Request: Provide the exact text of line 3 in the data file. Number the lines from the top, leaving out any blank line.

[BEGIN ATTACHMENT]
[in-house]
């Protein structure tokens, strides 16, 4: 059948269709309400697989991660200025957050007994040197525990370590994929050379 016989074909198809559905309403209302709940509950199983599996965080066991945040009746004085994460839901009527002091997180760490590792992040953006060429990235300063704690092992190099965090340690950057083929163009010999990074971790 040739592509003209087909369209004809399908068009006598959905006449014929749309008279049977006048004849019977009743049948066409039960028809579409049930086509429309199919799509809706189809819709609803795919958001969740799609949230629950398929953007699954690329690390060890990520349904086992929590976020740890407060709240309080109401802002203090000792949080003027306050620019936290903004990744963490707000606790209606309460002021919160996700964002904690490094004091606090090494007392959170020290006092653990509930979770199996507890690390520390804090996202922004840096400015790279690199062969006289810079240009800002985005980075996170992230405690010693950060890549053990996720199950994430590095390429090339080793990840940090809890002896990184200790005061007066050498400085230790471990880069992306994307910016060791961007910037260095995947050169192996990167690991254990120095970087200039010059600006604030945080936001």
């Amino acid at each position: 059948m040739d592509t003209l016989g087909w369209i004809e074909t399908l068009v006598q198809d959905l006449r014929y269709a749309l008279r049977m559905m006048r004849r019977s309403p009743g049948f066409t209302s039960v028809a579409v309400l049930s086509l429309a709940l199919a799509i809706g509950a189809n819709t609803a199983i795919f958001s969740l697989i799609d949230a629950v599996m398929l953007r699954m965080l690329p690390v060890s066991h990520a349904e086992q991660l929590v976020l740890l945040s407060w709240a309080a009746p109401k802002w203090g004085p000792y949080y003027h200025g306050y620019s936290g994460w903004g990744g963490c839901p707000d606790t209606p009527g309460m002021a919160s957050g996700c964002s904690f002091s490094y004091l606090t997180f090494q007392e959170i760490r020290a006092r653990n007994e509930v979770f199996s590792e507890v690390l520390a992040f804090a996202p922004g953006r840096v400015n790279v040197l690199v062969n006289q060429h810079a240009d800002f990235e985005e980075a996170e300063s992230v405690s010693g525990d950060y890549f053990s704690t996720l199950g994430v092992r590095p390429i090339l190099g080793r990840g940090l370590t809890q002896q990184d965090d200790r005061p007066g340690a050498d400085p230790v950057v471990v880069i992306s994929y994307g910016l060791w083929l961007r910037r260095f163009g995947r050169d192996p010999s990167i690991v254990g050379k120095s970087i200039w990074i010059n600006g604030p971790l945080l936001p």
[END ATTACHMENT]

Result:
């Amino acid at each position: 059948m040739d592509t003209l016989g087909w369209i004809e074909t399908l068009v006598q198809d959905l006449r014929y269709a749309l008279r049977m559905m006048r004849r019977s309403p009743g049948f066409t209302s039960v028809a579409v309400l049930s086509l429309a709940l199919a799509i809706g509950a189809n819709t609803a199983i795919f958001s969740l697989i799609d949230a629950v599996m398929l953007r699954m965080l690329p690390v060890s066991h990520a349904e086992q991660l929590v976020l740890l945040s407060w709240a309080a009746p109401k802002w203090g004085p000792y949080y003027h200025g306050y620019s936290g994460w903004g990744g963490c839901p707000d606790t209606p009527g309460m002021a919160s957050g996700c964002s904690f002091s490094y004091l606090t997180f090494q007392e959170i760490r020290a006092r653990n007994e509930v979770f199996s590792e507890v690390l520390a992040f804090a996202p922004g953006r840096v400015n790279v040197l690199v062969n006289q060429h810079a240009d800002f990235e985005e980075a996170e300063s992230v405690s010693g525990d950060y890549f053990s704690t996720l199950g994430v092992r590095p390429i090339l190099g080793r990840g940090l370590t809890q002896q990184d965090d200790r005061p007066g340690a050498d400085p230790v950057v471990v880069i992306s994929y994307g910016l060791w083929l961007r910037r260095f163009g995947r050169d192996p010999s990167i690991v254990g050379k120095s970087i200039w990074i010059n600006g604030p971790l945080l936001p």